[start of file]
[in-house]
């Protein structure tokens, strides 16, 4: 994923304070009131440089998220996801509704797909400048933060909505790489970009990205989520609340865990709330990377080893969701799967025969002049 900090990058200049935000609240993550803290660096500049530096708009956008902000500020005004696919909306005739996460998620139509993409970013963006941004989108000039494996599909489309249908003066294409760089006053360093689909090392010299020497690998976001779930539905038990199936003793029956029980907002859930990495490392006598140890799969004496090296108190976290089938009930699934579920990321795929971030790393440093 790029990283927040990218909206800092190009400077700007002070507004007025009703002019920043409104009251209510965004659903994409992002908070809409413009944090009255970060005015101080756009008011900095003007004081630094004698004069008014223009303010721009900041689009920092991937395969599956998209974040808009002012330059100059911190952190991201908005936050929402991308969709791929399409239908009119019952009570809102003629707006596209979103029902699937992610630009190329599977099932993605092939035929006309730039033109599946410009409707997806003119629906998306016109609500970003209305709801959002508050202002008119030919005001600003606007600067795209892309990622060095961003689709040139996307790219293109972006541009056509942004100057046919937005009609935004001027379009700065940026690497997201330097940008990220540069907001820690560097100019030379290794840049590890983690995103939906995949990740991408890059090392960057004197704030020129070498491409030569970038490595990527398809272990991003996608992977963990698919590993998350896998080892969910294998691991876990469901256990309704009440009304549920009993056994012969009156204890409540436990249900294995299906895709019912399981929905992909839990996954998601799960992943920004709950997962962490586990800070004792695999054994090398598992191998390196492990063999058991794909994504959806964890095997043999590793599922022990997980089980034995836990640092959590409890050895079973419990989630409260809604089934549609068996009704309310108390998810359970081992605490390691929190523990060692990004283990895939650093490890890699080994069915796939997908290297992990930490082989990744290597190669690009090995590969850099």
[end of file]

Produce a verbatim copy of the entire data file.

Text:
[in-house]
């Protein structure tokens, strides 16, 4: 994923304070009131440089998220996801509704797909400048933060909505790489970009990205989520609340865990709330990377080893969701799967025969002049 900090990058200049935000609240993550803290660096500049530096708009956008902000500020005004696919909306005739996460998620139509993409970013963006941004989108000039494996599909489309249908003066294409760089006053360093689909090392010299020497690998976001779930539905038990199936003793029956029980907002859930990495490392006598140890799969004496090296108190976290089938009930699934579920990321795929971030790393440093 790029990283927040990218909206800092190009400077700007002070507004007025009703002019920043409104009251209510965004659903994409992002908070809409413009944090009255970060005015101080756009008011900095003007004081630094004698004069008014223009303010721009900041689009920092991937395969599956998209974040808009002012330059100059911190952190991201908005936050929402991308969709791929399409239908009119019952009570809102003629707006596209979103029902699937992610630009190329599977099932993605092939035929006309730039033109599946410009409707997806003119629906998306016109609500970003209305709801959002508050202002008119030919005001600003606007600067795209892309990622060095961003689709040139996307790219293109972006541009056509942004100057046919937005009609935004001027379009700065940026690497997201330097940008990220540069907001820690560097100019030379290794840049590890983690995103939906995949990740991408890059090392960057004197704030020129070498491409030569970038490595990527398809272990991003996608992977963990698919590993998350896998080892969910294998691991876990469901256990309704009440009304549920009993056994012969009156204890409540436990249900294995299906895709019912399981929905992909839990996954998601799960992943920004709950997962962490586990800070004792695999054994090398598992191998390196492990063999058991794909994504959806964890095997043999590793599922022990997980089980034995836990640092959590409890050895079973419990989630409260809604089934549609068996009704309310108390998810359970081992605490390691929190523990060692990004283990895939650093490890890699080994069915796939997908290297992990930490082989990744290597190669690009090995590969850099």